Researching Health Needs provides a practical, easy to use introductory guide to the main social science research techniques used in gathering evidence about the health needs of local communities. Assessing health needs is part of the evidence-based approach to planning that is now central to practice in health professions, such as community nursing, social care, community work and public health.
The book guides the reader through the process of producing evidence about health needs, from the initial planning stages of research to writing up, getting the message across, and trying to influence policy and practice. All of the methods are described in a simple and, as far as possible, non-technical way, and are extensively illustrated by concrete examples from exisiting studies.
This practical guide to assessing health needs provides a comprehensive, and at times imaginative, approach to applied social research. Key features of the text include: coverage of both social survey methods and qualitative approaches; a review of methods for investigating health status and community profiling, along with longitudinal and evaluative studies; a section on using the internet to access information, with details of relevant international and UK websites; inclusion of visual techniques for collecting data, along with guidelines for incorporating these into mixed-methods studies; extensive use of case studies; and practical exercises at the end of each methods chapter.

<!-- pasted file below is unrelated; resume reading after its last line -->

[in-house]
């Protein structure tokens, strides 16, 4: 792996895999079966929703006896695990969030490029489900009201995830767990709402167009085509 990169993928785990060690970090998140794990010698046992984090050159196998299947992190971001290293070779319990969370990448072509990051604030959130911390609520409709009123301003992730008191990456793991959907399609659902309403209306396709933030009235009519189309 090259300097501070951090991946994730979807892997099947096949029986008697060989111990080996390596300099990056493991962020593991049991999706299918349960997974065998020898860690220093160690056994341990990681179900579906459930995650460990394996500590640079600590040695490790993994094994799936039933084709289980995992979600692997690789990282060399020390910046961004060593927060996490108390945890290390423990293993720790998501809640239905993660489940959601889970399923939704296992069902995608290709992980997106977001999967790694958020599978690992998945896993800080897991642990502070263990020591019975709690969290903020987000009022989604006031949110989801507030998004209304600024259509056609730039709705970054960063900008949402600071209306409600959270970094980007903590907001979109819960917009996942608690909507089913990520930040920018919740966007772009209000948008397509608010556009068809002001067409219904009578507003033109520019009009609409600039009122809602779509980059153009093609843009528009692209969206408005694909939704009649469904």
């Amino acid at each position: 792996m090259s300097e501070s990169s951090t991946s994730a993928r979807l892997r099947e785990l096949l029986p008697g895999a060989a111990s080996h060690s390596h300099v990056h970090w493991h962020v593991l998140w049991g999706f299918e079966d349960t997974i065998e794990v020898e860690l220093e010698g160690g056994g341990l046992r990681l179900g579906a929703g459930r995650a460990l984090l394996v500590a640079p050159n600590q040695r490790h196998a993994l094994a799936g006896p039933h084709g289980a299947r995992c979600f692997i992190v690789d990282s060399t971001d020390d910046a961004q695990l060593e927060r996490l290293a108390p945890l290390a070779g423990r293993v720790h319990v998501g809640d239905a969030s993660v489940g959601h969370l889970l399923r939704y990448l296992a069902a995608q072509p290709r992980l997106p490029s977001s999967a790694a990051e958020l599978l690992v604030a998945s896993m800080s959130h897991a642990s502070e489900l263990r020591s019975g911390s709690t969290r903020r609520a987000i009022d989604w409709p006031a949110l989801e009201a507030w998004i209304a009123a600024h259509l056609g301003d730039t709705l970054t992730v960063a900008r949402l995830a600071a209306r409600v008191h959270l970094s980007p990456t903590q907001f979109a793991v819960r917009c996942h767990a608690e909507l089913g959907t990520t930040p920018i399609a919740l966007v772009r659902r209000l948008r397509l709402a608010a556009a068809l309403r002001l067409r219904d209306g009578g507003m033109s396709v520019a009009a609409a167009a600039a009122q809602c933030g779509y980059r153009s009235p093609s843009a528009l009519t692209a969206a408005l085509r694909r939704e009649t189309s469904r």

This accessible and practical introduction to applied social research will be an essential text for undergraduate and post-qualification students in health, community work, and social care. It will also be an invaluable tool for practicing professionals in these fields.